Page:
By Seth Freeman (c) 1996
Preparation- Jewel in the crown of negotiation. Get this right (and merely doing it is not enough) and your performance in the negotiation dramatically improves. -Gavin Kennedy
How do you prepare for a negotiation? A simple planning tool can help you focus your thinking. The tool is a mnemonic called “I FORESAW IT.”^^
I FORESAW IT sums up many of the key factors which a negotiator needs to consider in preparing for a negotiation. In essence, the mnemonic asks you to do six things: (1) consider what you each really want and why, (2) learn as much as possible about the situation, (3) think creatively, (4) empathize, (5) develop alternatives to agreement, and (6) identify your targets and priorities.
Each letter in the mnemonic follows a loose order, though you can jump around. Students find they can profitably use the mnemonic in as little as ten or fifteen minutes. However, extensive preparation is almost always better; most seasoned negotiators take hours, days or even weeks to prepare for important talks. Regardless, the I FORESAW IT mnemonic can help.
Here’s what the letters stand for:
Interests- Mine, hers, ours. Beyond our respective demands, why do we each want what we say we want? Rank the answers in order of importance. Include intangible interests such as face-saving. Don’t skimp on common interests (that is, shared goals you can achieve by working together)- expert negotiators spend far more time on this than average negotiators do.
Factual Research- Knowledge counts. What are the market prices? What do the relevant documents say? What do industry experts say? What published information is there about the matter? The other person? What is the history of the relationship? What are the cultural norms?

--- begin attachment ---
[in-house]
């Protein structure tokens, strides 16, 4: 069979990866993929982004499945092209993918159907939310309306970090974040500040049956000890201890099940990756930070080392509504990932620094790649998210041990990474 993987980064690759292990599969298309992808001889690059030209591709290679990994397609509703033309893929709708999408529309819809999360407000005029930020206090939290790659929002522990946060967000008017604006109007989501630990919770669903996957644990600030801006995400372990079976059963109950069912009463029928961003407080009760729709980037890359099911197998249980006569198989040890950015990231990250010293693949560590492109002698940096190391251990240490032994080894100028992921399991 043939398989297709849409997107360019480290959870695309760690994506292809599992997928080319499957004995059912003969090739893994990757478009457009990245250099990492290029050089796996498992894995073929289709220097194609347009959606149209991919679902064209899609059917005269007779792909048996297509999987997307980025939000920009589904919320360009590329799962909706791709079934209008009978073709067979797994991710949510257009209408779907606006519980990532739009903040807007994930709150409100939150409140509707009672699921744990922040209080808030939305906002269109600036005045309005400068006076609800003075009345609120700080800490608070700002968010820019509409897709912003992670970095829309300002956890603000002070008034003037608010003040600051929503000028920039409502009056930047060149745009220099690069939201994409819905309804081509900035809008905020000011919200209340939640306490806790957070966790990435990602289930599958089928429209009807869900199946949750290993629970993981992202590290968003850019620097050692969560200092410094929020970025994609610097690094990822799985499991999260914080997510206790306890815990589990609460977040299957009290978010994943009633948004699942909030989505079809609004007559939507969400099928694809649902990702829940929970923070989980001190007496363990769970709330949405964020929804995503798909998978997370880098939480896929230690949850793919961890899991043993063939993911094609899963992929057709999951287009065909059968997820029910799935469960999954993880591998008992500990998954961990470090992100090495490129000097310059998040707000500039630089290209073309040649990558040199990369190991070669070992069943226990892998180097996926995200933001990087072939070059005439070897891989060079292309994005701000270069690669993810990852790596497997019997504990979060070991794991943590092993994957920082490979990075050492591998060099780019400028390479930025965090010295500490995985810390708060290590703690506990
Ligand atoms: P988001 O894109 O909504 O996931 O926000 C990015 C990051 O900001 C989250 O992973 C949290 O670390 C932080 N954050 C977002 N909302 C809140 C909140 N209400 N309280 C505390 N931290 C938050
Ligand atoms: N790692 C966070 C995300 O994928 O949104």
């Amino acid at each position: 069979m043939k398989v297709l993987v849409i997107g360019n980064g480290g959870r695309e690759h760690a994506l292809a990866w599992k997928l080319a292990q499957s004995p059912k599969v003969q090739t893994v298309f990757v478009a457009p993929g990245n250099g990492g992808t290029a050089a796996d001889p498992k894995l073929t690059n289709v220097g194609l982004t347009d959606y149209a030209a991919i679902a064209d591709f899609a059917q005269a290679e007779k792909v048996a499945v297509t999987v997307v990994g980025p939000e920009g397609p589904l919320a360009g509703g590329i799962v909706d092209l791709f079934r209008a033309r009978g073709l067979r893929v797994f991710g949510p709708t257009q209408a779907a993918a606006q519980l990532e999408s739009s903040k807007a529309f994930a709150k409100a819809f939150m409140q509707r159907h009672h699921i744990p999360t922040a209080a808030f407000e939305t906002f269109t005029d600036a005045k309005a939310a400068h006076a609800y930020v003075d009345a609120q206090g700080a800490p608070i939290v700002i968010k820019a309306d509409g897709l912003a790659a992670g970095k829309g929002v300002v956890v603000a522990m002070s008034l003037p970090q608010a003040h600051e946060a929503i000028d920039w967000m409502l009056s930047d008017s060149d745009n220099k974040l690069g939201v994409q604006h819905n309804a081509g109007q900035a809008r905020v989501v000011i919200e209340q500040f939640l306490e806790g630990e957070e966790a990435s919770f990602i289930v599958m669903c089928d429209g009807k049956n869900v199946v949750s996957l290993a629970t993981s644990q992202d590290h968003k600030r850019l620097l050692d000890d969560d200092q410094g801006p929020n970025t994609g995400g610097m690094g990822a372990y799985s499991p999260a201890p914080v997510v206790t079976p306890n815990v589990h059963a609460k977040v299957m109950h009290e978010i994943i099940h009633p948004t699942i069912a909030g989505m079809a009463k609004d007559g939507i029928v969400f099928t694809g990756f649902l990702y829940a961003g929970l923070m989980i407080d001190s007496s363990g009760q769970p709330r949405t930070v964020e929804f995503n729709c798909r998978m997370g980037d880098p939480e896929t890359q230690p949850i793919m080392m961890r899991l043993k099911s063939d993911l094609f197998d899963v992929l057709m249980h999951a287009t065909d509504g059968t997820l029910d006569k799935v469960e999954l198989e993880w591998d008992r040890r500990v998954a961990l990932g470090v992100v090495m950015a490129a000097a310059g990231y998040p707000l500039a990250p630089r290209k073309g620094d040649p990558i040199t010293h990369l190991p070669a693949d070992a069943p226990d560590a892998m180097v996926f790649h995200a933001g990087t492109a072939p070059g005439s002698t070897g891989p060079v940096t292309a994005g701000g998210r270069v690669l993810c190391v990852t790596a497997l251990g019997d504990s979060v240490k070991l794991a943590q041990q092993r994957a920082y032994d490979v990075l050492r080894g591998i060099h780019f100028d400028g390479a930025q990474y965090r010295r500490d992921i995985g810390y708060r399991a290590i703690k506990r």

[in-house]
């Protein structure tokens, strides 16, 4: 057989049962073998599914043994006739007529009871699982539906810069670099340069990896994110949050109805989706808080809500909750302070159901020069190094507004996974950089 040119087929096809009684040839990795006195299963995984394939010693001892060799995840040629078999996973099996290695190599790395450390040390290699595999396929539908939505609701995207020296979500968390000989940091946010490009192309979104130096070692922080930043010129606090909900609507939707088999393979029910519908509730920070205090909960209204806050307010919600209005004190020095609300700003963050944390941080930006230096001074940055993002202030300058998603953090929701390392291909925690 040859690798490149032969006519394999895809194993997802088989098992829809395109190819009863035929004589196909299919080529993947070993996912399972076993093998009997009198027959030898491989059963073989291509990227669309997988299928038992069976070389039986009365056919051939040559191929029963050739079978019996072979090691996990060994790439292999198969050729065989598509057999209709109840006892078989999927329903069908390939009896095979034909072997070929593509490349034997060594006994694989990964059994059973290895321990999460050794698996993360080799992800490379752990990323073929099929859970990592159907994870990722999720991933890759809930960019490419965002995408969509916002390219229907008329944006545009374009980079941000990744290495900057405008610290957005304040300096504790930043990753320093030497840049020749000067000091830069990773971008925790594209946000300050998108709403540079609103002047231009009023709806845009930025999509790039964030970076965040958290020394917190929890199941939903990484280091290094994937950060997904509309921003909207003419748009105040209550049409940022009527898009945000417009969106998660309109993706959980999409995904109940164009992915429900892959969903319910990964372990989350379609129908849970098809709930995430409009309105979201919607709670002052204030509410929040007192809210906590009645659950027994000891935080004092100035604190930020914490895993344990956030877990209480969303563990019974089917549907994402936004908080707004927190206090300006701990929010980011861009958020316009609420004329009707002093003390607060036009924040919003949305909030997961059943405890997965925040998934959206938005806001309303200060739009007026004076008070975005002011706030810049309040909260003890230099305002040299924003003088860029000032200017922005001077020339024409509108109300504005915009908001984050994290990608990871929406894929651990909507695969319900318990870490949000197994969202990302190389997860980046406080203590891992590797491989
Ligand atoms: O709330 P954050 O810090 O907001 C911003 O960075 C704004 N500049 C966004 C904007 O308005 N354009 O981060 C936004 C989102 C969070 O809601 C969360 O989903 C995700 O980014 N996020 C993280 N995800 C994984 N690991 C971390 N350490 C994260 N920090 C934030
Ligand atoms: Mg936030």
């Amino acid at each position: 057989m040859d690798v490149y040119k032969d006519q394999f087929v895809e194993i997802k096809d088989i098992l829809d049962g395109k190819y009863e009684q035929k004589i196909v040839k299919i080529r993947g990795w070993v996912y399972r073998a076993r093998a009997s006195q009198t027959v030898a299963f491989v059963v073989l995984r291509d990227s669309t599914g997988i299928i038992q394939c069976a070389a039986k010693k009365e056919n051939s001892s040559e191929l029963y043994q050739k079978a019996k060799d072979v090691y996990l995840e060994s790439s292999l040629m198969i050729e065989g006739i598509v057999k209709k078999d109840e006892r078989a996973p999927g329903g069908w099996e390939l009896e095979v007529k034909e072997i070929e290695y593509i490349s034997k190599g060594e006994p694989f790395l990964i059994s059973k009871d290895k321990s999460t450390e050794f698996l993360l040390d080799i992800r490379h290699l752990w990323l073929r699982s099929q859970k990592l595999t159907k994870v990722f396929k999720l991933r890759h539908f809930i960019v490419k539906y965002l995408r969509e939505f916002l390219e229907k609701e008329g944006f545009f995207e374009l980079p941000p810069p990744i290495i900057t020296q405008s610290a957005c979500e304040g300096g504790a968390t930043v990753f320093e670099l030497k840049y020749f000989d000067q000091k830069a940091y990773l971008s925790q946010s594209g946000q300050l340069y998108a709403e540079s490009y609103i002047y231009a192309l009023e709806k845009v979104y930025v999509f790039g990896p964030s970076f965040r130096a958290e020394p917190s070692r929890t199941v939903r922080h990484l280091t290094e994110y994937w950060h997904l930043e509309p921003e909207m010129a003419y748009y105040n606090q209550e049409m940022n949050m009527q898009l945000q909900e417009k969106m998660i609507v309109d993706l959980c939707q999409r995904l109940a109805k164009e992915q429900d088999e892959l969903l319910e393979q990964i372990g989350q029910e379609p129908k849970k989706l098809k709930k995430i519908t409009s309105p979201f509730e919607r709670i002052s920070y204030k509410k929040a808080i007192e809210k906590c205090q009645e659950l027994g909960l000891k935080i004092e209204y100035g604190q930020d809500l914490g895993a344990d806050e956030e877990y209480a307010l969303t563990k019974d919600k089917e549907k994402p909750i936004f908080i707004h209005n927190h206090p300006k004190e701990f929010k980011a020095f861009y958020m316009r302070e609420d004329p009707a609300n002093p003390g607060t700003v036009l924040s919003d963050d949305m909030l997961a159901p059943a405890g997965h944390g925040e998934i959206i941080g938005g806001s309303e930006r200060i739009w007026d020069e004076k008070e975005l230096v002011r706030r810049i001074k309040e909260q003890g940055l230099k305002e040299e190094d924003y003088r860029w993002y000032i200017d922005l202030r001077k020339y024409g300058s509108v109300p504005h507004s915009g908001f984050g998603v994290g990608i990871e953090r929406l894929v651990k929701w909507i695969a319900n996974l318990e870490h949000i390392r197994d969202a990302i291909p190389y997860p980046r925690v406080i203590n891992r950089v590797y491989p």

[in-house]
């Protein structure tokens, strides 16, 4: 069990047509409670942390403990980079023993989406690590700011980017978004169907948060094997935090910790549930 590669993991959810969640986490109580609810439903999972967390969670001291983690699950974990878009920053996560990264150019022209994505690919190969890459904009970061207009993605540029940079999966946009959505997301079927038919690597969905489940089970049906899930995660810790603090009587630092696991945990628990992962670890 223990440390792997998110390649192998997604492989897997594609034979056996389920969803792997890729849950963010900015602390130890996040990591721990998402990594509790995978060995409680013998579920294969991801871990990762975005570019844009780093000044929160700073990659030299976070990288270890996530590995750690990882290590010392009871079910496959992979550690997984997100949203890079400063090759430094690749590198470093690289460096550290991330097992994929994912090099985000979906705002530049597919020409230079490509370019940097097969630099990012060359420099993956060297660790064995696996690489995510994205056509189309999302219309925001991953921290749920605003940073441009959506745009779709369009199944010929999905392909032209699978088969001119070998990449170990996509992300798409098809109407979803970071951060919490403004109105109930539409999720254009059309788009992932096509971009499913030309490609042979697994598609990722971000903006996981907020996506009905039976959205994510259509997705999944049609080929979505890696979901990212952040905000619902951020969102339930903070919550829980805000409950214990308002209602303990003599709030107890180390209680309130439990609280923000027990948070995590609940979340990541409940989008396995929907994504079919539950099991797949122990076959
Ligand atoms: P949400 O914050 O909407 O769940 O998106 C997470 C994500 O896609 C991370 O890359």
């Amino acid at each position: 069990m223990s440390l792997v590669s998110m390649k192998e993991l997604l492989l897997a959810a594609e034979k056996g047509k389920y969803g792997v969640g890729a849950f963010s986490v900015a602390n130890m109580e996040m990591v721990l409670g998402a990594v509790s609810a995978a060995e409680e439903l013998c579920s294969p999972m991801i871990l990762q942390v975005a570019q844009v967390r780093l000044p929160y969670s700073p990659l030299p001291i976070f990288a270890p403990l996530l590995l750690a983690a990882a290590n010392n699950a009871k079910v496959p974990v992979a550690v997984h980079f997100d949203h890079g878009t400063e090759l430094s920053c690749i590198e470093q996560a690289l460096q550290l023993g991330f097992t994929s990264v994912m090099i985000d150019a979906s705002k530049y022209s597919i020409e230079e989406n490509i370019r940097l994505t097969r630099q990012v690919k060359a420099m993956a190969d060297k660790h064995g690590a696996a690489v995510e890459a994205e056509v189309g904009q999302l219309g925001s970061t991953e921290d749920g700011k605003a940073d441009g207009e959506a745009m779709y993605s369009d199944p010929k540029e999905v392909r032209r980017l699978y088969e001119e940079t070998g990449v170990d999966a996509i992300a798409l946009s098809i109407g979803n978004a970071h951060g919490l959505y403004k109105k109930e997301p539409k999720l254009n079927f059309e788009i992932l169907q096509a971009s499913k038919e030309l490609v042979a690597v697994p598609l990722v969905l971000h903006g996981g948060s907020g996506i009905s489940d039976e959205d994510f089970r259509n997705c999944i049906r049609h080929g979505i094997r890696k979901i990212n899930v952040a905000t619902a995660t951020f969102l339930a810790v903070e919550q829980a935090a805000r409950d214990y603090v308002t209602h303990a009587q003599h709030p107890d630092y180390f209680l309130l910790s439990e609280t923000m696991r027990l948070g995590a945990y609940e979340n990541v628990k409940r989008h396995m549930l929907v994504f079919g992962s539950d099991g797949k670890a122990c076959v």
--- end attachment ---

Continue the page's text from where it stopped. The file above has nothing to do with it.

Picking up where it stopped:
The legal constraints? What does spreadsheet analysis reveal? How is the other person’s organization set up? Err on the side of exhaustive learning.
Options- Brainstorm possible deal terms. That is, think of as many negotiable solutions to the problem as possible, even if they seem silly. Think of solutions that might satisfy each side’s interests. Get help from a trusted friend or colleague. Don’t critique until you’ve generated at least six for each topic you wish to discuss. Excellent negotiators generate twice as many options as average negotiators do. Then review and refine your options and select the one(s) you feel would be your first preference.
Reactions and Responses- Do this last. Once you develop offer(s) using the rest of the mnemonic, practice proposing your offer(s) to the other negotiator and try predicting her reactions to your proposal and to the situation generally. What will she feel she’ll lose if she says “yes,” and gain if she says “no”? Then consider how you might respond. Consider her interests- how will she satisfy her interests by saying “yes” and hurt them by saying “no”? Are there Independent criteria you can use to show the proposal is fair? Role playing can produce real surprises and insights.
Empathy and Ethics- Empathize. Put yourself in the other person’s shoes. Speak or write a paragraph in his voice about the situation. What problem does he have? Why do you seem difficult? What hang ups are you bringing to the negotiation? How would you like to be treated if you were in his place? If you are working with someone from another culture, try learning about her culture and her history. Empathizing is perhaps the hardest and most important task. A related concern is the ethical and spiritual dimension. What likely ethical dilemmas will you face? How will you deal with them? What limits will you set? It may help (perhaps in ways that have nothing to do with money) to pray for wisdom, patience, strength, and understanding. It may also help to pray for the other person (especially if relations are strained).